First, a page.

Of course, once Doc’s car got struck by lightning, the entire past changed, so the Western Union guy was driving towards Marty even before Doc’s car got struck… A meta time doesn’t need to be an actual thing in the universe. There might be a single space-time in which changes propagate like waves. And the meta time you describe is just the order of events in the memory of the time travelers, but unfortunately that doesn’t differ from false memory, ordinary non-time-traveling people can have (some researches conclude that most of human’s memory is between slightly wrong and dead wrong). – Holger Mar 16 at 10:31
    
Let's face it, time travel is fantasy, so there's no way to "prove" anything. How dare you! – mgarciaisaia Mar 16 at 14:05
    
@Holger - I don't think meta-time could just be order of events in memory, as opposed to a more "objective" sequence of different timelines, since the answer to question 1.18 of the official BTTF FAQ discusses some changes to the timeline that Marty and Doc never actually took note of, like the possibility that in the 1955 at the beginning of part III the ravine would still be called the "Shonash Ravine" rather than the "Clayton Ravine" since Clara Clayton had never fallen into it in that timeline. – Hypnosifl Mar 16 at 20:32
    
@Hypnosifl: well, there’s the movie thing which depicts multiple timelines. You can discuss these issues when referring to the movie. And you can rewind the movie and try to find out whether the name is visible on screen on the 1955 map at the beginning of the movie. But in-universe, it doesn’t need to exist, as at the end of the movie, the 1955 name will be Clint Eastwood Ravine and you can only travel back to that 1955 with the time machine. Of course, it would entirely change the game if Doc Brown finds out that timelines are a thing in-universe and invents a machine to…pǝʎoɹʇsǝp ǝsɹǝʌıu∩ – Holger Mar 16 at 20:44

Essentially, yes.

Marty's actions in the past changed his timeline. We address them as alternate timelines, but in fact they cease to exist when overwritten.

However, Marty can still go back to his original timeline. by stopping himself from making changes to the past, he could potentially clean the timeline back to its original form. This wouldn't make him disappear, as the first movie shows us that only methods which prevent his being born can result in his disappearance; his existence as a separate personality than that of the alternate timeline Marties is preserved.

That said, there's not a lot of easy ways for him to prevent his past self from modifying the timeline; the mere presence of a DeLorean, mad scientist, and 80s kid in the 50s has too much potential to backfire, in the long run; he'd have to find a way to stop the DeLorean from correctly getting to the past in the first place, without killing his old self. However, unless he somehow managed to get his old self to go somewhere else entirely, that would still leave a version of him in his original timeline.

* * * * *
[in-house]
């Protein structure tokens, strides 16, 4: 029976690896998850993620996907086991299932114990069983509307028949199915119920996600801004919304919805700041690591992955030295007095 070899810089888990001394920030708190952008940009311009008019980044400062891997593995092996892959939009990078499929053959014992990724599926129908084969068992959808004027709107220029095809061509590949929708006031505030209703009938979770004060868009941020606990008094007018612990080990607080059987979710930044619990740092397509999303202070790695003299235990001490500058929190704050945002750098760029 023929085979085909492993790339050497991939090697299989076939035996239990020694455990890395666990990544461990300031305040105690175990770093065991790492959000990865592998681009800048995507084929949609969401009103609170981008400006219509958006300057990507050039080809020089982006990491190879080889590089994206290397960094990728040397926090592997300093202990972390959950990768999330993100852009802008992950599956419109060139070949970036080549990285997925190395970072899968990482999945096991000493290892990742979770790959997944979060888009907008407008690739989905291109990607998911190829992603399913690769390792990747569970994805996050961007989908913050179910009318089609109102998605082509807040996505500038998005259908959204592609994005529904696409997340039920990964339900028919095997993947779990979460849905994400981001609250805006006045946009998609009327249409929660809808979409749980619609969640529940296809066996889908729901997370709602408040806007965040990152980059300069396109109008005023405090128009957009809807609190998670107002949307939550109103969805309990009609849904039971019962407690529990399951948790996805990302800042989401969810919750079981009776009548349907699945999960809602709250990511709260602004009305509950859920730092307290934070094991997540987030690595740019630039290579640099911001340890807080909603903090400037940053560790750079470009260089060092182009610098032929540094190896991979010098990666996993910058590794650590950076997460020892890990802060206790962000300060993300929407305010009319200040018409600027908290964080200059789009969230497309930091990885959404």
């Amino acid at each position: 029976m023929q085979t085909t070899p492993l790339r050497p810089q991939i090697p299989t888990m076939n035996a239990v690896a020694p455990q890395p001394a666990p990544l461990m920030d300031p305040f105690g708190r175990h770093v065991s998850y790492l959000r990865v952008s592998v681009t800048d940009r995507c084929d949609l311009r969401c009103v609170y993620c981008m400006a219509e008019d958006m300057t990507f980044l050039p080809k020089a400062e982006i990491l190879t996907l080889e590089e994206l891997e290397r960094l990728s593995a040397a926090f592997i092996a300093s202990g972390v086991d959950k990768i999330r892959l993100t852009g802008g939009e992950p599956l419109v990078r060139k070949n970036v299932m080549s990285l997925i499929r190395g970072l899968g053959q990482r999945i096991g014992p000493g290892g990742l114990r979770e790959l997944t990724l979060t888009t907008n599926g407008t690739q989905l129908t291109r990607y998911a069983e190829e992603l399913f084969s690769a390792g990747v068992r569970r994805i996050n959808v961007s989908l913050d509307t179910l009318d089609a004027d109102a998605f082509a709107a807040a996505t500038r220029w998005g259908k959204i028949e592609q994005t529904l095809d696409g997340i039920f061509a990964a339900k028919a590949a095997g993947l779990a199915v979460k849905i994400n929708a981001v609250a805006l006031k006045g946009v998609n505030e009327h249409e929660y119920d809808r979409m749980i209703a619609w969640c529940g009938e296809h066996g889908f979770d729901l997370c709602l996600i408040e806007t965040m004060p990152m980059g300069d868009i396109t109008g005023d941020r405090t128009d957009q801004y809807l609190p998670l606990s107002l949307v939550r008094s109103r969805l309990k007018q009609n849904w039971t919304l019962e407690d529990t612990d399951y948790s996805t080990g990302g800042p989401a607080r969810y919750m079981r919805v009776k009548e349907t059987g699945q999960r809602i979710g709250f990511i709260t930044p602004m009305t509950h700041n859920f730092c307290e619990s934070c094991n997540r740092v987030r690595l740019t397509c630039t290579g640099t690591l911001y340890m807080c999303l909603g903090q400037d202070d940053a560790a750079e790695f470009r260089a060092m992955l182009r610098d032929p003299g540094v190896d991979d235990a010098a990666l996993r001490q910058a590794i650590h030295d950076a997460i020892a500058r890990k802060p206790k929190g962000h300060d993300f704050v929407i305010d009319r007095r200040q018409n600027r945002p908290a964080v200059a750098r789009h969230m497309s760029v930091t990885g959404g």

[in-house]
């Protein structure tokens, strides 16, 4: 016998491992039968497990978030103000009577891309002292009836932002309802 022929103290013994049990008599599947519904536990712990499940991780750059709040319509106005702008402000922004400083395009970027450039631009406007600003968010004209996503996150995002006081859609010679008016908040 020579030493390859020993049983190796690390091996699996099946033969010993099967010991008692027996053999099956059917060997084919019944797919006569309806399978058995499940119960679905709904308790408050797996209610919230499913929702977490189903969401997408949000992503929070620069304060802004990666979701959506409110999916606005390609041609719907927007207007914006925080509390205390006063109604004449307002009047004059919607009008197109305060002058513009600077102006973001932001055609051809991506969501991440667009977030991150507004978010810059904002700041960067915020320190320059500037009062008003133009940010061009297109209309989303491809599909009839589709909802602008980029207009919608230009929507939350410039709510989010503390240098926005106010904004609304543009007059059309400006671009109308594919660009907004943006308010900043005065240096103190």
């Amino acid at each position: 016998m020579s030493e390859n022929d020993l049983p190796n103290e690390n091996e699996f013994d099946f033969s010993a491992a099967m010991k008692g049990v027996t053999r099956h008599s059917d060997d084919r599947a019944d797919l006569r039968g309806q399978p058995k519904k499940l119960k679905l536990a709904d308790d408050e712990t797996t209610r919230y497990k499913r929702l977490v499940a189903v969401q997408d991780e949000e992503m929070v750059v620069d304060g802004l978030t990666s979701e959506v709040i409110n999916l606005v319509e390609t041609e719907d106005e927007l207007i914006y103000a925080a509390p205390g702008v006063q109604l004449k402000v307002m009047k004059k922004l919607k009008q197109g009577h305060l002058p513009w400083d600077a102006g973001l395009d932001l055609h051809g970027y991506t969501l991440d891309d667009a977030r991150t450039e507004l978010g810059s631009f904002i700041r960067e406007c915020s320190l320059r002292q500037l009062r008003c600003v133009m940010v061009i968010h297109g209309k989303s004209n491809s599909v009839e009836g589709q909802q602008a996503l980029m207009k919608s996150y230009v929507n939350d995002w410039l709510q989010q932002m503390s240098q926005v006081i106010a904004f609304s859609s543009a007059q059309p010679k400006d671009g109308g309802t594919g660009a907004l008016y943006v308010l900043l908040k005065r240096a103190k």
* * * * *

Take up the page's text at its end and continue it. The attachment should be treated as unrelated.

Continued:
BTTFT

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Warning: do not attempt to read and make sense of this answer after having been awake for 30-odd hours and just finished a 14-hour flight. It won't work, and your brain will hurt. (Oddly enough, though, I just watched the movie on the flight… I wonder if I was on a DeLoeing 747…) – Janus Bahs Jacquet Mar 15 at 17:34
    
Although… come to think of it… if he had managed to stop himself from ever going to the mall that night (say, sneaked in and unplugged his phone so Doc couldn't wake him up), then presumably Doc would have been actually killed by the Libyans, and none of the time travel would subsequently have taken place—so the ‘meta-later’ version of Marty that would have been stuck in his original timeline would disappear too… right? Wouldn't making sure he'd never time-travelled be equivalent to making sure he'd never been born in this scenario? – Janus Bahs Jacquet Mar 15 at 17:44
    
@JanusBahsJacquet No. The meta-later Marty wouldn't disappear because all that matters is that there is a Marty who was born. He'd only disappear if he disrupted his own existence, IE if he prevented his parents from getting together. This is already addressed above. – Axelrod Mar 15 at 19:00
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You say that the first movie “shows us that only methods which prevent his being born can result in his disappearance”, but what are you basing that on? I don't recall any other possible ways or the classic paradoxes of time travel (such as preventing an earlier version of yourself from ever time-travelling, or indeed killing it) being addressed at all. – Janus Bahs Jacquet Mar 15 at 19:27
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Only if you believe they are completely separate time lines rather than, as in Hypno's answer, changing versions of the same time line—in which case the changes between the different realities happen only after he returns. (And we don't have any reason to believe that, even in a parallel time line, rich-Marty wouldn't also hang out with Doc and be in the same place that night, do we?) – Janus Bahs Jacquet Mar 15 at 20:57